Obesity is linked with the greater incidence of Type 2 diabetes, heart disease and many types of cancer. Wiser folk watch what they eat and exercise but since obesity is also associated with poverty, many people find that processed food is cheaper and therefore affordable.

These are established truths so why are the food brands not doing something about their ingredients and methods of manufacturing ?

Eventually cost pressures on the NHS will force the Government to do something as they have with payday loans. However politicians act too slowly and the problem will only get worse.

We need more David Abbotts to take a stand against amoral advertisers.

Tuesday, 29 July 2014

Tourism... Back on track?


The signs of an economic recovery are everywhere. Apparently we are back where we were before the long recession started.

Despite the need to keep borrowing, the Chancellor is in a buoyant mood. Even the International monetary fund has raised its estimate of UK growth from 2.8% to 3.2%.

Raised confidence generally leads to increased spending and travel is one area that should benefit.

According to our National statistics, UK residents took 58 million trips abroad in 2013 compared to 56 million the previous year.

There’s still a way to go before the pre-recession total of 69 million, but the signs are hopeful. Trips taken in the first quarter of 2014 were 8.7% higher than in the first quarter of 2013. And Heathrow coped with 6.6 million passengers in June, despite capacity problems. Ryan Air have just revealed bumper profits and Easy Jet have increased their capacity in Gatwick by 16%.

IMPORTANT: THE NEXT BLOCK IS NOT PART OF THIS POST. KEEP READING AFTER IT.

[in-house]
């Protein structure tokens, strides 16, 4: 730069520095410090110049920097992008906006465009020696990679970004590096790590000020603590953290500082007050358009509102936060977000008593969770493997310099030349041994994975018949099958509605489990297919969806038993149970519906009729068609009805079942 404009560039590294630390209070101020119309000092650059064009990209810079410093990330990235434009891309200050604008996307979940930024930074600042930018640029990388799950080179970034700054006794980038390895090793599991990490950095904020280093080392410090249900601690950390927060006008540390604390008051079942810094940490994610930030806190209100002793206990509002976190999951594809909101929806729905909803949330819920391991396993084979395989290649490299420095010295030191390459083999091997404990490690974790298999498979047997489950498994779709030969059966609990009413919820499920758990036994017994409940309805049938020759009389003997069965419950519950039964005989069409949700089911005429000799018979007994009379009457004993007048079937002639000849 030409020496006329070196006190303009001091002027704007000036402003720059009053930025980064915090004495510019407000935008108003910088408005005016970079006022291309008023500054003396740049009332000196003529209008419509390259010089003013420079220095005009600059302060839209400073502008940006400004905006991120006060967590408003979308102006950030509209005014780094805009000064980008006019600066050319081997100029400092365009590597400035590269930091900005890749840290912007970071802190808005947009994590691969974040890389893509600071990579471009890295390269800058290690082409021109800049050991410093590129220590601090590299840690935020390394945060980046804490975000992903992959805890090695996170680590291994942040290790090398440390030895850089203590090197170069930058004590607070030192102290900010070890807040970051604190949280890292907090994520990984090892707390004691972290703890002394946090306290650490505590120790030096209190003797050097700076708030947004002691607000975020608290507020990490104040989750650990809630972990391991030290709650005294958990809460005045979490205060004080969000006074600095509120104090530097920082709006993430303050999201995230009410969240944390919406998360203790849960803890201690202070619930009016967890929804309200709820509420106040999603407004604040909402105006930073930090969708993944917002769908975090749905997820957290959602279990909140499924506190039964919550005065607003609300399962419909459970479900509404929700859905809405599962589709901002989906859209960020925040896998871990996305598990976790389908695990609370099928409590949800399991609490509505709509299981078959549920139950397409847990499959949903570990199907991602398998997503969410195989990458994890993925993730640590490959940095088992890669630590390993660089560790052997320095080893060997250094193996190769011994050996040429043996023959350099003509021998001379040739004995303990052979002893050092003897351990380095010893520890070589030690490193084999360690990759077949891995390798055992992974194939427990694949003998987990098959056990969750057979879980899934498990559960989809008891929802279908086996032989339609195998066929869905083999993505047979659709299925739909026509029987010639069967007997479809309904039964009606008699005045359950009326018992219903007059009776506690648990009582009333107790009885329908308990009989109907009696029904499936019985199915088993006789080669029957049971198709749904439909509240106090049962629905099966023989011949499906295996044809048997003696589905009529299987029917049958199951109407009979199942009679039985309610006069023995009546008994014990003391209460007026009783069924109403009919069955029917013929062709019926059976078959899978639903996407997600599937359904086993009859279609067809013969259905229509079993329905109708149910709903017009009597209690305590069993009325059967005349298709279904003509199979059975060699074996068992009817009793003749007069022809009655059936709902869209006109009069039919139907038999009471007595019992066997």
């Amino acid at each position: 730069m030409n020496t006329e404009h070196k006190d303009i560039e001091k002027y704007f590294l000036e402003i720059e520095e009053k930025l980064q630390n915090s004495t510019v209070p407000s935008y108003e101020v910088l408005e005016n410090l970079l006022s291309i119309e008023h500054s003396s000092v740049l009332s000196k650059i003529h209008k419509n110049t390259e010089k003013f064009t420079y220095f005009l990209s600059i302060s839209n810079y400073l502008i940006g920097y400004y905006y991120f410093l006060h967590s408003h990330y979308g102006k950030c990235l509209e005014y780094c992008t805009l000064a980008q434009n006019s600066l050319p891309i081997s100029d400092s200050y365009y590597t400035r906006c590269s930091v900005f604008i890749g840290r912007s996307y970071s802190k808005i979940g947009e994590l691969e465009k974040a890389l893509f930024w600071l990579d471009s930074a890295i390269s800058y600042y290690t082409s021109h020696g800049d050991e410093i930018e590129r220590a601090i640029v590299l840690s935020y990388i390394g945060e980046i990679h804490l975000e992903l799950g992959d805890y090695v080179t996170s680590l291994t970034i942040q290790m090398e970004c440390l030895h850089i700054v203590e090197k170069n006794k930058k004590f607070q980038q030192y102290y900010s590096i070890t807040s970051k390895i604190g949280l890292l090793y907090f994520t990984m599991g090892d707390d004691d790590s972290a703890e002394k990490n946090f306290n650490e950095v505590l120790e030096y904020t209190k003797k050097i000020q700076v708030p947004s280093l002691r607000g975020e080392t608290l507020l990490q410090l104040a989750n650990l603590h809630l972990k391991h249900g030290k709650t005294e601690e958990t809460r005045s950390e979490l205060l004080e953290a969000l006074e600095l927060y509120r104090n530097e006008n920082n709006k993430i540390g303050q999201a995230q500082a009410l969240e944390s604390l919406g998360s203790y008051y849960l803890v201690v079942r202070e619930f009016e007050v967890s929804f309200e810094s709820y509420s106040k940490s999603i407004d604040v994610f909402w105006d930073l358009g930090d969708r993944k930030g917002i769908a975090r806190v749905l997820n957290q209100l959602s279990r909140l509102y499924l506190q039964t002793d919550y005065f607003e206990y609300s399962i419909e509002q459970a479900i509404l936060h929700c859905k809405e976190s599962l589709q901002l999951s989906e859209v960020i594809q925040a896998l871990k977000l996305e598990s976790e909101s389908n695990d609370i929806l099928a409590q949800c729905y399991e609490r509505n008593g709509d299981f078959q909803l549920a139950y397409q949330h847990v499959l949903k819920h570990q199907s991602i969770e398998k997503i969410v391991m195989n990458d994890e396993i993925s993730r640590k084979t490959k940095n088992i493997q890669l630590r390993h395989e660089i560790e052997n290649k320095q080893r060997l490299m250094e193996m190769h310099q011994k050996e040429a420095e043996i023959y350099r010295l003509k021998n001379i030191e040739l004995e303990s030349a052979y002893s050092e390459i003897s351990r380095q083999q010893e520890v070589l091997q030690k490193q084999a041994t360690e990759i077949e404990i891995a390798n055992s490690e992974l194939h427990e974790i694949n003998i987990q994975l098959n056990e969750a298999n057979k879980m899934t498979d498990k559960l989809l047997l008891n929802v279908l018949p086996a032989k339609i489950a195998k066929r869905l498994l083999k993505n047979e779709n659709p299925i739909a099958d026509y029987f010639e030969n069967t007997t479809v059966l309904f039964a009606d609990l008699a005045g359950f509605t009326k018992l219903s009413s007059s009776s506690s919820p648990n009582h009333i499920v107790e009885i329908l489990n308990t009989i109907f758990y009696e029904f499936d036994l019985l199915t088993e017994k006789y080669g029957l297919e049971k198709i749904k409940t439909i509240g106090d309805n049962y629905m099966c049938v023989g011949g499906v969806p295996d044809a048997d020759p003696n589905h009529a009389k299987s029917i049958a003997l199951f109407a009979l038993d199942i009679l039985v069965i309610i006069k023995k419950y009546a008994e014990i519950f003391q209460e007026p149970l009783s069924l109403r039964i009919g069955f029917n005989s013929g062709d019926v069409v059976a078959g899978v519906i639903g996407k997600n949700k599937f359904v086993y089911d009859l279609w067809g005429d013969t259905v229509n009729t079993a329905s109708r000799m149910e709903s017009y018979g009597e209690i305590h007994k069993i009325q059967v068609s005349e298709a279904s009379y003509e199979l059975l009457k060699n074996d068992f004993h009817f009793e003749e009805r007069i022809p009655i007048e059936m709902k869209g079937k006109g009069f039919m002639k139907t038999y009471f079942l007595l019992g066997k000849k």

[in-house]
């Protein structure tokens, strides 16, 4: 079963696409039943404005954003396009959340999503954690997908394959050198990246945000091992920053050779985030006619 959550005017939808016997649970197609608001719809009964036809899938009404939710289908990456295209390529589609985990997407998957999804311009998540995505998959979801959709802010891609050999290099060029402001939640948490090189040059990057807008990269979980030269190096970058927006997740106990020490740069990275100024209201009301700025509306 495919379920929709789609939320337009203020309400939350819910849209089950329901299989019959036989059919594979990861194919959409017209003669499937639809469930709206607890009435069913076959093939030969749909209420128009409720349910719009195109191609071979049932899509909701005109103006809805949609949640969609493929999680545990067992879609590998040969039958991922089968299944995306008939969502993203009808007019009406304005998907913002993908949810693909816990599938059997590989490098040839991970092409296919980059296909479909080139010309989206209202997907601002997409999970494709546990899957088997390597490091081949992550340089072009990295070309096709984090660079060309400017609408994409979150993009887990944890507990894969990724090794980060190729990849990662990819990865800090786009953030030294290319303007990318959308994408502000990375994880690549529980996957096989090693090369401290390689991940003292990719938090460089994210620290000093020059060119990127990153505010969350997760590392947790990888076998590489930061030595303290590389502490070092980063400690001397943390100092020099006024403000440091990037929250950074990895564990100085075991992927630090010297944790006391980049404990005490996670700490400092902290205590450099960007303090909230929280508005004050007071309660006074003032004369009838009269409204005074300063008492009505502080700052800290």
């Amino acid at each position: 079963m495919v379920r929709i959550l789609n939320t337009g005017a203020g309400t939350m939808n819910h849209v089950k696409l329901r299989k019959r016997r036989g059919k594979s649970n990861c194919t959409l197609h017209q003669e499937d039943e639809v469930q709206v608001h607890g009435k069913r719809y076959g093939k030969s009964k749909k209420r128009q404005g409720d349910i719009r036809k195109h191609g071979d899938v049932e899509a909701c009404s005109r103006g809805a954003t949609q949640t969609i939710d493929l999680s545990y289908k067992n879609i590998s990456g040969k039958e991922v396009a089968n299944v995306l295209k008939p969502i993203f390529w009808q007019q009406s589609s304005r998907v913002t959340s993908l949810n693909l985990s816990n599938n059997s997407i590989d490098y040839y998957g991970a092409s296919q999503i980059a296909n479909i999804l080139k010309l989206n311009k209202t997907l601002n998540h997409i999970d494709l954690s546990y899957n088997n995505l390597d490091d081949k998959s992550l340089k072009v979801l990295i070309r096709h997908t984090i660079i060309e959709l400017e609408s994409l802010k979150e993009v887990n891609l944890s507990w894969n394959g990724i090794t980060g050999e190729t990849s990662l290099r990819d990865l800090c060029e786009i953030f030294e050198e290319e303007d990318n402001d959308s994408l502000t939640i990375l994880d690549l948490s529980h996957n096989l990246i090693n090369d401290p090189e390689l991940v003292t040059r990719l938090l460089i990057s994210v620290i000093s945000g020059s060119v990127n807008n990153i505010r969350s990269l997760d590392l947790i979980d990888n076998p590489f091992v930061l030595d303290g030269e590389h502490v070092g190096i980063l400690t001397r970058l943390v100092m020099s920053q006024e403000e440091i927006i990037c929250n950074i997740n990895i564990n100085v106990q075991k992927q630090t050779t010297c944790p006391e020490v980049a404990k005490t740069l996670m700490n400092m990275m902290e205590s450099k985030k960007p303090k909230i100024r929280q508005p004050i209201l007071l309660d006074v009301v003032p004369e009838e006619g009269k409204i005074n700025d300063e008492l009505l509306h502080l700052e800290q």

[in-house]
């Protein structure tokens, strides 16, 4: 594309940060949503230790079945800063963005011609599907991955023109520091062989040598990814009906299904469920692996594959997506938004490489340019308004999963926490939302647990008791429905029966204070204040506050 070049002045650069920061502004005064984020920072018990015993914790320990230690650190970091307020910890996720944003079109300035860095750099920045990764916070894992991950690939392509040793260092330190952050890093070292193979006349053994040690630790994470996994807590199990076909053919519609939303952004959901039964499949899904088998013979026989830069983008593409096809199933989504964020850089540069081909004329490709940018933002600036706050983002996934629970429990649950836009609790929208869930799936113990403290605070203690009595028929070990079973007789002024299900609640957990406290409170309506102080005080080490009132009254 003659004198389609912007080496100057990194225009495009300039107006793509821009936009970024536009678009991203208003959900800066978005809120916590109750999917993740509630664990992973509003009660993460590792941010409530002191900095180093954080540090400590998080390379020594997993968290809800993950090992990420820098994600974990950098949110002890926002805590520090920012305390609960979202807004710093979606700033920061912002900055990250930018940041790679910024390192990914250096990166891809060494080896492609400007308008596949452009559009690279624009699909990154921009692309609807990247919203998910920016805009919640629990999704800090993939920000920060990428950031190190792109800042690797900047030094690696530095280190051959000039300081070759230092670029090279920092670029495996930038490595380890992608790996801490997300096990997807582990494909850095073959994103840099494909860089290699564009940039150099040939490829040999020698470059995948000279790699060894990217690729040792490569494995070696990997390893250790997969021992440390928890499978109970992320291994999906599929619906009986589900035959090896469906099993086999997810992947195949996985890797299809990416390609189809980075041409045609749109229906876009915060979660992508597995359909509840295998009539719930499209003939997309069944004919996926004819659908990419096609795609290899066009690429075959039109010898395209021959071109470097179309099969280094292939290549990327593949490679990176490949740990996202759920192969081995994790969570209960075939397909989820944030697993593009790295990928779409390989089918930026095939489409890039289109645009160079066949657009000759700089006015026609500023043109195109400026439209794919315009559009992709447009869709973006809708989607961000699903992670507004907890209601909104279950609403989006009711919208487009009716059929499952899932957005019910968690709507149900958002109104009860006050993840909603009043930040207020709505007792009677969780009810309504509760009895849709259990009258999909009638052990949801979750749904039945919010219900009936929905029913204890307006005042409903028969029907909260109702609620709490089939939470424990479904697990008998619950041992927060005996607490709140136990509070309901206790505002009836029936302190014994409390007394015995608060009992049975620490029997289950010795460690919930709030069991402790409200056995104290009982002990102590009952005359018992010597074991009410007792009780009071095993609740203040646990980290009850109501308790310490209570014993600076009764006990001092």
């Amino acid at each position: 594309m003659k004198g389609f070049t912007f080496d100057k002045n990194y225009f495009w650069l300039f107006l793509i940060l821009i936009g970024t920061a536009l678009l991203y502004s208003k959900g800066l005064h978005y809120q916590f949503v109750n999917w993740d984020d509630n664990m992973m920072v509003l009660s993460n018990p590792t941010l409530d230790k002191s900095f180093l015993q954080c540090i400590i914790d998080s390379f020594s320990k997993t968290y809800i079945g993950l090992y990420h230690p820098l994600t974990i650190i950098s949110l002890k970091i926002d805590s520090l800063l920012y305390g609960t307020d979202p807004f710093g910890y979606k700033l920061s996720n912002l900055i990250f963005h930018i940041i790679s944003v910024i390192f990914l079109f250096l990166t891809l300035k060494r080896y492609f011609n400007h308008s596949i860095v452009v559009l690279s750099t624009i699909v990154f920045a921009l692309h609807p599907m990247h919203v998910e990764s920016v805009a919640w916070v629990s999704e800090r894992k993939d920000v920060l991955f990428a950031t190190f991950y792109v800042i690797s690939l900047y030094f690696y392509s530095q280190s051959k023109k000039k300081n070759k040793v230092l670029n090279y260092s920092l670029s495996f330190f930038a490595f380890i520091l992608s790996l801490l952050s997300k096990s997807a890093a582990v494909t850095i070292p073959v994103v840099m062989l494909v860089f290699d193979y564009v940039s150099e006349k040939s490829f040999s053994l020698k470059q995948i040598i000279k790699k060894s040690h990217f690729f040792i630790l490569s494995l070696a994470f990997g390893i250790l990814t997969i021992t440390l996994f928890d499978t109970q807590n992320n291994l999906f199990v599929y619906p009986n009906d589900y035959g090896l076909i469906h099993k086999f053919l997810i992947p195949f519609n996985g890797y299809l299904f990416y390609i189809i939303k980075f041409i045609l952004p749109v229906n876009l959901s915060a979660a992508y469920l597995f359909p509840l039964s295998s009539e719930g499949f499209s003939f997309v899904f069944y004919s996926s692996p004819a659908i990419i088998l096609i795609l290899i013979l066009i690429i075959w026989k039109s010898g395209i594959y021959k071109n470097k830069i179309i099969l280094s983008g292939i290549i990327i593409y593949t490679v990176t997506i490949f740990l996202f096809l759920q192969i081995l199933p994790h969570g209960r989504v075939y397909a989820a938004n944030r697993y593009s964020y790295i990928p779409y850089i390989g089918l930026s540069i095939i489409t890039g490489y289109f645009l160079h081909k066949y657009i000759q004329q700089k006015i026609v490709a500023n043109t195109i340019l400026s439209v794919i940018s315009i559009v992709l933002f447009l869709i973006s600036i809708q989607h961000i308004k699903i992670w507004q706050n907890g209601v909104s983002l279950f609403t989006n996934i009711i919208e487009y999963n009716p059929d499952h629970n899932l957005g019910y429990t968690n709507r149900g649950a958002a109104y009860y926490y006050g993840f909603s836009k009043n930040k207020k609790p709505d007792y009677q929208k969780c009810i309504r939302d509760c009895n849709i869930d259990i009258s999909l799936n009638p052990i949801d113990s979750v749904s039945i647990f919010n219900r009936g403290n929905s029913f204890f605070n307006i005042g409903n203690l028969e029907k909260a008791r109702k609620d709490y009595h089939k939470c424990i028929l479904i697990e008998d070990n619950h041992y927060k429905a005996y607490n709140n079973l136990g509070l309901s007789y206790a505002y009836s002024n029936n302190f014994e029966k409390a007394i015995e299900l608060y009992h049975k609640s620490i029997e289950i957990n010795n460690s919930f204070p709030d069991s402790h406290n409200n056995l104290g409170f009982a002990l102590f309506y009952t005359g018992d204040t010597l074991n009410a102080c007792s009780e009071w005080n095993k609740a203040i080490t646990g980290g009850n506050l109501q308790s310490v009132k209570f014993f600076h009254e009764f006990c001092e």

An area of concern is the tendency of people to book late and the promotion of late discounted deals by price comparison advertisers like Secret Escapes encourages this trend. Their ad spend in the last twelve months hit £3 million. Other discounters like Hotel.com were active too. Even conventional tour operators publicly advertise discounts where once they would be more discreet.

Over capacity is one problem. Stay vacations are another. The speed at which some countries switch from being deemed safe to dangerous is also a factor. Egypt’s tourism business is still suffering from the Arab spring revolution.

Perhaps tour operators should adopt the discounting habits of some airlines who offer better deals to early bookers.

Thursday, 12 June 2014

Inheritance tax: the opportunity for charities



Three recently published articles should interest charities specially those who depend on legacies for survival.

The first was an article in the London Standard of Tuesday June 10 and concerned Britain’s millionaires. According to Lucy Tobin, there are 513,000 households in the UK which have been identified as worth one million dollars or more. Of these 1044 are very wealthy with assets of over 100 million dollars.

In the same issue in another article, Lucy Tobin discussed the benefits of leaving money to Charities in your will. Apparently there is a significant tax advantage, in a reduction of inheritance tax, if you bequeath 10% or more of your assets to Charities. Money left to Charities is of course tax exempt but the tax paid after this and tax-free allowance by beneficiaries also drops from 40% to 36%.

An example highlights this advantage.

Assume you have assets of £1,325,000 in your estate when you die. Excluding The IHT allowance of £325,000, there is £1,000,000 for which tax is due.

If no money is left to a Charity, inheritance tax of £400,000 will have to be paid leaving £600,000 for the beneficiaries. Plus of course the tax-free allowance of £325,000.